Edie Brickell and the New Bohemians at North Oak Cliff Music Festival, 10/25/14

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North Oak Cliff Music Festival With Edie Brickell, Seryn, South Dallas Funk Revue, Kat Edmonson, David Garza Trio, Fox and the Bird, Sarah Hickman, Meiko and Emily Elbert Lake Cliff Park, Dallas Saturday, October 25, 2014

Families are so uncool. So are old people, and so are people who listen to old music. If any of those opinions sound right to you, then you probably weren't among the attendees at Saturday's North Oak Cliff Music Festival, held at Lake Cliff Park and presented by the folks at the nearby Kessler Theater. "Family friendly" was decidedly the name of this fest's game, but it's a role that was also well-executed.

See also: Edie Brickell and the New Bohemians' Reunion is 8 Years in the Making The Relatives' Rev. Gean West Needs Help with His Medical Bills

The big draw, of course, was the reunion of Edie Brickell and the New Bohemians, who hadn't played together in Dallas since all the way back in 2006. That's long enough to make a career change (or two) and predates when a large swathe of the attendees had even been born. But the music, in some ways, was only part of the equation.

Rather than being a proper festival, per se, the event had more of a picnic or afternoon-in-the-park type vibe about it. There were food trucks and a couple merch tables, but not too far away there was a playground and, everywhere you looked, there were children running around. Most people brought coolers with them, as well as folding chairs and blankets. It was a laid back afternoon with perfect weather, the lake nearby and a lovely view of the Dallas skyline off beyond the trees.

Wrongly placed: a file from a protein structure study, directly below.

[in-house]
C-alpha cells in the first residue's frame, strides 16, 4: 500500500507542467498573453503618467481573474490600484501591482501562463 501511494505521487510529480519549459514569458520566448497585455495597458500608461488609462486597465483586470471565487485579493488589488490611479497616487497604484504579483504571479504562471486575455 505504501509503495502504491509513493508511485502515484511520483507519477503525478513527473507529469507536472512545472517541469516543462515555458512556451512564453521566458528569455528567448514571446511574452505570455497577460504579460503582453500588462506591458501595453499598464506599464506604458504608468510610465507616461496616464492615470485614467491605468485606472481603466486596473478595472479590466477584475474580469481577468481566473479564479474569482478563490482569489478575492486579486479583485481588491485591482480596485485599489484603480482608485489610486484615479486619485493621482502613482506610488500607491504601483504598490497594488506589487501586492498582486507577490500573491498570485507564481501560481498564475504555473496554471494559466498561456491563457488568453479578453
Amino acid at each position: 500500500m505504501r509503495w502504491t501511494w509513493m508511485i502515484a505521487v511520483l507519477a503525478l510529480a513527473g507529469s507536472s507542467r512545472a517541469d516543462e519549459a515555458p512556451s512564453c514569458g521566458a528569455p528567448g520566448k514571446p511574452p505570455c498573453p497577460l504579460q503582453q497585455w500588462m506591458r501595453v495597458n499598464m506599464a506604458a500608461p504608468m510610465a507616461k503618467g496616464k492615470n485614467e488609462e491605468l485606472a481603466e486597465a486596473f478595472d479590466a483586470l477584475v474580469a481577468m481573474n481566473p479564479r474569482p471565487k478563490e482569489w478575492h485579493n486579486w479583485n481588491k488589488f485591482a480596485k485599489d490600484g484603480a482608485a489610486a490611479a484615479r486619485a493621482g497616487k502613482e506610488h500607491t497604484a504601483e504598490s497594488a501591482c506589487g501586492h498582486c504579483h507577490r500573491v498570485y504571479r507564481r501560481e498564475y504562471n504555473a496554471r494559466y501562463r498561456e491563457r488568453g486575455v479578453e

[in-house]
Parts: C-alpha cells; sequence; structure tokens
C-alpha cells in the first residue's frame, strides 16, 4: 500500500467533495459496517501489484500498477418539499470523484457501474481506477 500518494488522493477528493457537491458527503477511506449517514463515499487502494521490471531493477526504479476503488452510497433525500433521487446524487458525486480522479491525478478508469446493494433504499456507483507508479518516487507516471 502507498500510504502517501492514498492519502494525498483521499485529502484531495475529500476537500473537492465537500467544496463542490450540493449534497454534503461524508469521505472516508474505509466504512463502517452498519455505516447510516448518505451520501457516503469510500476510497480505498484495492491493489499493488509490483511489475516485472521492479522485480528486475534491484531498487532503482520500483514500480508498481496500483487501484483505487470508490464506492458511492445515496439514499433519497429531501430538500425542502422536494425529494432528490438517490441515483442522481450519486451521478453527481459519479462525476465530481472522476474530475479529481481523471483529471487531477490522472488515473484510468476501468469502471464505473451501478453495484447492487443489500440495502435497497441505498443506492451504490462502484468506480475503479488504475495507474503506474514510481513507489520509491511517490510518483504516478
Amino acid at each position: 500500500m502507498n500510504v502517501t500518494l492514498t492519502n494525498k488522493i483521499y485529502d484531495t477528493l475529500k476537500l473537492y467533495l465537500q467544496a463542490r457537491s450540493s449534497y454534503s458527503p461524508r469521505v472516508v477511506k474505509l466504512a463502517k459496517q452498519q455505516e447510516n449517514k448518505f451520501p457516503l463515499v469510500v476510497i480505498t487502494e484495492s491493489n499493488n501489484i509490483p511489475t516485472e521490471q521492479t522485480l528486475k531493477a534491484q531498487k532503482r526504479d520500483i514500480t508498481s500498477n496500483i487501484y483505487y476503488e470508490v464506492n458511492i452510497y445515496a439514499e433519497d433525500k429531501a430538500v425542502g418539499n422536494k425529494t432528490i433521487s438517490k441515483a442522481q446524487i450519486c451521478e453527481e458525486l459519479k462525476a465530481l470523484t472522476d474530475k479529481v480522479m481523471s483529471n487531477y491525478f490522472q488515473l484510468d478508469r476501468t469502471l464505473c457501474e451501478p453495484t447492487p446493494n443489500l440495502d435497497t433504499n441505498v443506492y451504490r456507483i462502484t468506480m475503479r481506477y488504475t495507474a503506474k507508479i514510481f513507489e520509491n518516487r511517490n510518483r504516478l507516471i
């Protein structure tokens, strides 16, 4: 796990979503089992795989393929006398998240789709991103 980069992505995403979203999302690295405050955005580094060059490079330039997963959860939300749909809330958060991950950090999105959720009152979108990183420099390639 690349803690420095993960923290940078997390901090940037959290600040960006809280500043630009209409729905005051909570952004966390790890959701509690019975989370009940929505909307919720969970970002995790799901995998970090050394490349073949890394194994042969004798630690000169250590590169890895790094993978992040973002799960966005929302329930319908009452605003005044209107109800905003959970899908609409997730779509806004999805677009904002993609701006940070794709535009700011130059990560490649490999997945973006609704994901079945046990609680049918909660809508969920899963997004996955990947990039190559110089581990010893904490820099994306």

What's more, the organizers make a proud point of the festival sustaining itself without any form of corporate sponsorship. Being local almost goes without saying. In fact, even though the park was surrounded by parked cars, it seemed safe to assume that most hadn't driven too far to get there. (Although as a cross-section of the neighborhood it admittedly drew almost exclusively on the white population.)

And so it was only appropriate that most of the bands in the lineup took on a more accessible, uplifting tone. Sarah Hickman, who gamely put on an un-amplified set over on the side stage following some technical issues, was about as risque as the day got with her song, "Are We Ever Going to Have Sex Again?" Her set, in particular, was one of self-affirmation, sing-along songs and positivity, which wasn't uncommon to the day.

The South Dallas Funk Revue was inspirational in a whole other manner thanks to the appearance of Rev. Gean West, who returned to stage after an extended hospital stay for heart surgery that sidelined him for two months. Theirs was the most energetic set of the day, topped off by the guest appearance of gospel singer Tommy Young-West to help close things off.

An even bigger surprise was to come shortly afterward when Seryn took stage and announced that this would be their final Dallas appearance before they pick up and leave for new pastures. Specifically, they'll be moving to Nashville, where lead guitarist and chief songwriter Nathan James Allen is already living and his bandmates are set to join him shortly. They'll be back soon enough though, and the Kessler will be involved once again: Seryn's releasing it's long-anticipated second album at the end of December and they'll celebrate the release with a show at the Davis St. theater.